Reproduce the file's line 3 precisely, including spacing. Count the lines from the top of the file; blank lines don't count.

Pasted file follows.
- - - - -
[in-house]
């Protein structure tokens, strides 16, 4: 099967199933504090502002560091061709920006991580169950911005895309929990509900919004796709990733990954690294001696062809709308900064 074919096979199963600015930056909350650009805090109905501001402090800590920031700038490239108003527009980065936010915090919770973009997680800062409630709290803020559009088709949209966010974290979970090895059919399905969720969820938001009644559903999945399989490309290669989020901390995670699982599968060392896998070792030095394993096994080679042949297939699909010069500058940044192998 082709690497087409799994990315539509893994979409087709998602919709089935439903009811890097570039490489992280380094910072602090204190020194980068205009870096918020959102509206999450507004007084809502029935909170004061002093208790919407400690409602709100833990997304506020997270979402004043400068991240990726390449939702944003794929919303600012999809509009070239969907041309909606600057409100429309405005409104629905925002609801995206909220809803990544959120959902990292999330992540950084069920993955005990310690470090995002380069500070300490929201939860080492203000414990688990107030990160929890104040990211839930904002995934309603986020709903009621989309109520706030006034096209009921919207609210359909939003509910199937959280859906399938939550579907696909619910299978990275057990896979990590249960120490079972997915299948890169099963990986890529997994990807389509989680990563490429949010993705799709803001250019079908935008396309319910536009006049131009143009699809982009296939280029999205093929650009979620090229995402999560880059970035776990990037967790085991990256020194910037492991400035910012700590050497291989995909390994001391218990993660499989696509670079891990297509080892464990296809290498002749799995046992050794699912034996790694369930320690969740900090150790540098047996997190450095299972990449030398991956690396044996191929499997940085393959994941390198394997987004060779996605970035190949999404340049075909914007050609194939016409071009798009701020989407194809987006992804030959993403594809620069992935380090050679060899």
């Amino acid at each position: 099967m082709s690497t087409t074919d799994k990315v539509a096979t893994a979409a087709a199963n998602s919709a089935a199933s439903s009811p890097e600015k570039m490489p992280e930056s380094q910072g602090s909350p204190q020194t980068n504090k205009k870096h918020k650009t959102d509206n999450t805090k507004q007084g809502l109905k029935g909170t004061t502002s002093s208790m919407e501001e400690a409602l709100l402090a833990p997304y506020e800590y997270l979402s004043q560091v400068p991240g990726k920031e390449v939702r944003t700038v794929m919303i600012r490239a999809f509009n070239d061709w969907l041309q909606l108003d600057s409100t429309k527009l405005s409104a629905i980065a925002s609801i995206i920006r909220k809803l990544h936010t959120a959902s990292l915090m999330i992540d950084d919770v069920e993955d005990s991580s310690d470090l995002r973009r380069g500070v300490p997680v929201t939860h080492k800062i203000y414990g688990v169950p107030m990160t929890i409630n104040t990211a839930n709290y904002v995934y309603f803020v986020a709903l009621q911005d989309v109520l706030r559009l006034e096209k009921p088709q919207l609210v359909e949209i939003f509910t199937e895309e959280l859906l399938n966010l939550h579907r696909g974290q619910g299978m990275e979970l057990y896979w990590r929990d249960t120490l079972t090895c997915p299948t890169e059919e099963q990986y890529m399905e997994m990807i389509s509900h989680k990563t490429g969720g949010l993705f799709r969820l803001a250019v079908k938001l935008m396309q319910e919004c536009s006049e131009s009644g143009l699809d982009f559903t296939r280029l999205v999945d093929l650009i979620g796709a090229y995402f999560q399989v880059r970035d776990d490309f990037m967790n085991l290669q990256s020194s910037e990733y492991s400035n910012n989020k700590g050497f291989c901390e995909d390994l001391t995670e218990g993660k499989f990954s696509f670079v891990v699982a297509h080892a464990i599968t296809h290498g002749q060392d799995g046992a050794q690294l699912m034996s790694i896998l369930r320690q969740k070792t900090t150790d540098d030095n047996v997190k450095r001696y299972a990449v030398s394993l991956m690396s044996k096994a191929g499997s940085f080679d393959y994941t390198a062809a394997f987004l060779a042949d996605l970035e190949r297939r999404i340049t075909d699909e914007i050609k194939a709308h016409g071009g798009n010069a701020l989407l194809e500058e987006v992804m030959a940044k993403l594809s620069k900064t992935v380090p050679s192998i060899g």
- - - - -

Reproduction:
């Amino acid at each position: 099967m082709s690497t087409t074919d799994k990315v539509a096979t893994a979409a087709a199963n998602s919709a089935a199933s439903s009811p890097e600015k570039m490489p992280e930056s380094q910072g602090s909350p204190q020194t980068n504090k205009k870096h918020k650009t959102d509206n999450t805090k507004q007084g809502l109905k029935g909170t004061t502002s002093s208790m919407e501001e400690a409602l709100l402090a833990p997304y506020e800590y997270l979402s004043q560091v400068p991240g990726k920031e390449v939702r944003t700038v794929m919303i600012r490239a999809f509009n070239d061709w969907l041309q909606l108003d600057s409100t429309k527009l405005s409104a629905i980065a925002s609801i995206i920006r909220k809803l990544h936010t959120a959902s990292l915090m999330i992540d950084d919770v069920e993955d005990s991580s310690d470090l995002r973009r380069g500070v300490p997680v929201t939860h080492k800062i203000y414990g688990v169950p107030m990160t929890i409630n104040t990211a839930n709290y904002v995934y309603f803020v986020a709903l009621q911005d989309v109520l706030r559009l006034e096209k009921p088709q919207l609210v359909e949209i939003f509910t199937e895309e959280l859906l399938n966010l939550h579907r696909g974290q619910g299978m990275e979970l057990y896979w990590r929990d249960t120490l079972t090895c997915p299948t890169e059919e099963q990986y890529m399905e997994m990807i389509s509900h989680k990563t490429g969720g949010l993705f799709r969820l803001a250019v079908k938001l935008m396309q319910e919004c536009s006049e131009s009644g143009l699809d982009f559903t296939r280029l999205v999945d093929l650009i979620g796709a090229y995402f999560q399989v880059r970035d776990d490309f990037m967790n085991l290669q990256s020194s910037e990733y492991s400035n910012n989020k700590g050497f291989c901390e995909d390994l001391t995670e218990g993660k499989f990954s696509f670079v891990v699982a297509h080892a464990i599968t296809h290498g002749q060392d799995g046992a050794q690294l699912m034996s790694i896998l369930r320690q969740k070792t900090t150790d540098d030095n047996v997190k450095r001696y299972a990449v030398s394993l991956m690396s044996k096994a191929g499997s940085f080679d393959y994941t390198a062809a394997f987004l060779a042949d996605l970035e190949r297939r999404i340049t075909d699909e914007i050609k194939a709308h016409g071009g798009n010069a701020l989407l194809e500058e987006v992804m030959a940044k993403l594809s620069k900064t992935v380090p050679s192998i060899g």